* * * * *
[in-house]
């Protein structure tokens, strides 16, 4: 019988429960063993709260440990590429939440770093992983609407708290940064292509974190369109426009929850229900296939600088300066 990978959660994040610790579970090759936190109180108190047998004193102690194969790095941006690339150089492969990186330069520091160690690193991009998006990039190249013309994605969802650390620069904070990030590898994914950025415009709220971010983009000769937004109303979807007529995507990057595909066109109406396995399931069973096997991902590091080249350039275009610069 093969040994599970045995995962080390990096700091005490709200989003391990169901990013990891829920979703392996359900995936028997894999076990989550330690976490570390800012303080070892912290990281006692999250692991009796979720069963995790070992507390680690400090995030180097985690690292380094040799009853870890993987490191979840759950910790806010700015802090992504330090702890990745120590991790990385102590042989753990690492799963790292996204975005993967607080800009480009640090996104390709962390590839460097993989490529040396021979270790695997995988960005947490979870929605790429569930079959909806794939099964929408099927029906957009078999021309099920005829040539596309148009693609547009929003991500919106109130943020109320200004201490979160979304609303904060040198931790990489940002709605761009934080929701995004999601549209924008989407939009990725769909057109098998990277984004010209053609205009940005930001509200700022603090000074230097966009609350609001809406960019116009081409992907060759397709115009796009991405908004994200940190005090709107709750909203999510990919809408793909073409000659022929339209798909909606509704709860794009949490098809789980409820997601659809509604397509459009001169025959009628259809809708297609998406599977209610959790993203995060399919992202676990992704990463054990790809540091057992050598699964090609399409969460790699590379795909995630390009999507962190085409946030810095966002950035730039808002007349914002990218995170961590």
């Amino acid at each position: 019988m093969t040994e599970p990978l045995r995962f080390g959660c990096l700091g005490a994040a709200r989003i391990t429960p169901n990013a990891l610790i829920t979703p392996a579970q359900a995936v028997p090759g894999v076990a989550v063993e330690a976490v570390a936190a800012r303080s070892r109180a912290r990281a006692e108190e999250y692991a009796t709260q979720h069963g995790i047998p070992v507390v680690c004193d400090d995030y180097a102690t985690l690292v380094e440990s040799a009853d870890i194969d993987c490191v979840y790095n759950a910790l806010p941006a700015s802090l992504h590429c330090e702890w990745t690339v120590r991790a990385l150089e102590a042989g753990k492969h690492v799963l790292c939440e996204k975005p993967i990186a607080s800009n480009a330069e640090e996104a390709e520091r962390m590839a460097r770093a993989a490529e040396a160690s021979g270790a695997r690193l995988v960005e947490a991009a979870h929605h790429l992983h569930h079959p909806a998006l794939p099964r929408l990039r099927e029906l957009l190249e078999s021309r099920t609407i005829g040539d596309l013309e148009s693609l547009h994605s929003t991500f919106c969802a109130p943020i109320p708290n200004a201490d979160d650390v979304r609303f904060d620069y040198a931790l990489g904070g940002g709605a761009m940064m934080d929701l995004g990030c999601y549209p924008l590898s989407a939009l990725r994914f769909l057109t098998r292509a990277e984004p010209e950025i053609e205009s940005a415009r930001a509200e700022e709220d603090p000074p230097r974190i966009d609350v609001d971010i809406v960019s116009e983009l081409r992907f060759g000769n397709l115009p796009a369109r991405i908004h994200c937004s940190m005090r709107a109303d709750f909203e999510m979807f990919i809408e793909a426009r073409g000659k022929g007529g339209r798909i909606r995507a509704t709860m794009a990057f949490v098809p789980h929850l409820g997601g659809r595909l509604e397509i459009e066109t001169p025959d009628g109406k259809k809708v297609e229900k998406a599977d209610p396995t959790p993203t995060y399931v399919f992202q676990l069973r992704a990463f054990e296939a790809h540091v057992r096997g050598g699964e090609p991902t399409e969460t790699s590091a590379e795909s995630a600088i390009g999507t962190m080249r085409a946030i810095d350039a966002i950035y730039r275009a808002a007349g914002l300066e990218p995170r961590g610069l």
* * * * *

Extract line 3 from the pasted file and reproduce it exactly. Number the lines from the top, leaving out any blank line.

């Amino acid at each position: 019988m093969t040994e599970p990978l045995r995962f080390g959660c990096l700091g005490a994040a709200r989003i391990t429960p169901n990013a990891l610790i829920t979703p392996a579970q359900a995936v028997p090759g894999v076990a989550v063993e330690a976490v570390a936190a800012r303080s070892r109180a912290r990281a006692e108190e999250y692991a009796t709260q979720h069963g995790i047998p070992v507390v680690c004193d400090d995030y180097a102690t985690l690292v380094e440990s040799a009853d870890i194969d993987c490191v979840y790095n759950a910790l806010p941006a700015s802090l992504h590429c330090e702890w990745t690339v120590r991790a990385l150089e102590a042989g753990k492969h690492v799963l790292c939440e996204k975005p993967i990186a607080s800009n480009a330069e640090e996104a390709e520091r962390m590839a460097r770093a993989a490529e040396a160690s021979g270790a695997r690193l995988v960005e947490a991009a979870h929605h790429l992983h569930h079959p909806a998006l794939p099964r929408l990039r099927e029906l957009l190249e078999s021309r099920t609407i005829g040539d596309l013309e148009s693609l547009h994605s929003t991500f919106c969802a109130p943020i109320p708290n200004a201490d979160d650390v979304r609303f904060d620069y040198a931790l990489g904070g940002g709605a761009m940064m934080d929701l995004g990030c999601y549209p924008l590898s989407a939009l990725r994914f769909l057109t098998r292509a990277e984004p010209e950025i053609e205009s940005a415009r930001a509200e700022e709220d603090p000074p230097r974190i966009d609350v609001d971010i809406v960019s116009e983009l081409r992907f060759g000769n397709l115009p796009a369109r991405i908004h994200c937004s940190m005090r709107a109303d709750f909203e999510m979807f990919i809408e793909a426009r073409g000659k022929g007529g339209r798909i909606r995507a509704t709860m794009a990057f949490v098809p789980h929850l409820g997601g659809r595909l509604e397509i459009e066109t001169p025959d009628g109406k259809k809708v297609e229900k998406a599977d209610p396995t959790p993203t995060y399931v399919f992202q676990l069973r992704a990463f054990e296939a790809h540091v057992r096997g050598g699964e090609p991902t399409e969460t790699s590091a590379e795909s995630a600088i390009g999507t962190m080249r085409a946030i810095d350039a966002i950035y730039r275009a808002a007349g914002l300066e990218p995170r961590g610069l």